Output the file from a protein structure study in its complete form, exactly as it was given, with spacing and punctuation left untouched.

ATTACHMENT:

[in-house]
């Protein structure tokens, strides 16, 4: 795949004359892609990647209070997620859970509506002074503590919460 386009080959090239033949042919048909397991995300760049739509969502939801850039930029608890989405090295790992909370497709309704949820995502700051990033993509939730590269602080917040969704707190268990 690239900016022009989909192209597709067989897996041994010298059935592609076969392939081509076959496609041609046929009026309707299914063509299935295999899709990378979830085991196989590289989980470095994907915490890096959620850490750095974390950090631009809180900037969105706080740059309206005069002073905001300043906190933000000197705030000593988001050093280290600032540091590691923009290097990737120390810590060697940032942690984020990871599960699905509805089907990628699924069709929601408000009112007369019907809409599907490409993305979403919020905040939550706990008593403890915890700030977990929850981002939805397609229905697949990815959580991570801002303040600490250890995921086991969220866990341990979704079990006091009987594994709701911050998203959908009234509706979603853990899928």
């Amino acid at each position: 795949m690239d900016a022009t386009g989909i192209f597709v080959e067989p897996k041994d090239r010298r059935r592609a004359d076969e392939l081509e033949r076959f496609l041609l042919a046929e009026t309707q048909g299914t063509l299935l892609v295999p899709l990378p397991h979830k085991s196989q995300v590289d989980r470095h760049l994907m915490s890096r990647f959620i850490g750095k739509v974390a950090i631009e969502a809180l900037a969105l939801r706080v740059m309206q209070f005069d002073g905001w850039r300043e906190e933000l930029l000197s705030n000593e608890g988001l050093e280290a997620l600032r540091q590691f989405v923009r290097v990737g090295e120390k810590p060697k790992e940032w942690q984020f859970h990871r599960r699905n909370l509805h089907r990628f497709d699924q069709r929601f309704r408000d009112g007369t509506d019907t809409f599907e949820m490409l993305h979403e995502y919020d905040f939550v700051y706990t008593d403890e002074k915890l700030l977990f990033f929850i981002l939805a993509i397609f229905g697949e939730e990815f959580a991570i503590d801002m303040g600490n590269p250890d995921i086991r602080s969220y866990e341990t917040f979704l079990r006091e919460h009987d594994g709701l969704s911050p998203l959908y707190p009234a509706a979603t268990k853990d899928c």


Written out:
[in-house]
């Protein structure tokens, strides 16, 4: 795949004359892609990647209070997620859970509506002074503590919460 386009080959090239033949042919048909397991995300760049739509969502939801850039930029608890989405090295790992909370497709309704949820995502700051990033993509939730590269602080917040969704707190268990 690239900016022009989909192209597709067989897996041994010298059935592609076969392939081509076959496609041609046929009026309707299914063509299935295999899709990378979830085991196989590289989980470095994907915490890096959620850490750095974390950090631009809180900037969105706080740059309206005069002073905001300043906190933000000197705030000593988001050093280290600032540091590691923009290097990737120390810590060697940032942690984020990871599960699905509805089907990628699924069709929601408000009112007369019907809409599907490409993305979403919020905040939550706990008593403890915890700030977990929850981002939805397609229905697949990815959580991570801002303040600490250890995921086991969220866990341990979704079990006091009987594994709701911050998203959908009234509706979603853990899928």
């Amino acid at each position: 795949m690239d900016a022009t386009g989909i192209f597709v080959e067989p897996k041994d090239r010298r059935r592609a004359d076969e392939l081509e033949r076959f496609l041609l042919a046929e009026t309707q048909g299914t063509l299935l892609v295999p899709l990378p397991h979830k085991s196989q995300v590289d989980r470095h760049l994907m915490s890096r990647f959620i850490g750095k739509v974390a950090i631009e969502a809180l900037a969105l939801r706080v740059m309206q209070f005069d002073g905001w850039r300043e906190e933000l930029l000197s705030n000593e608890g988001l050093e280290a997620l600032r540091q590691f989405v923009r290097v990737g090295e120390k810590p060697k790992e940032w942690q984020f859970h990871r599960r699905n909370l509805h089907r990628f497709d699924q069709r929601f309704r408000d009112g007369t509506d019907t809409f599907e949820m490409l993305h979403e995502y919020d905040f939550v700051y706990t008593d403890e002074k915890l700030l977990f990033f929850i981002l939805a993509i397609f229905g697949e939730e990815f959580a991570i503590d801002m303040g600490n590269p250890d995921i086991r602080s969220y866990e341990t917040f979704l079990r006091e919460h009987d594994g709701l969704s911050p998203l959908y707190p009234a509706a979603t268990k853990d899928c």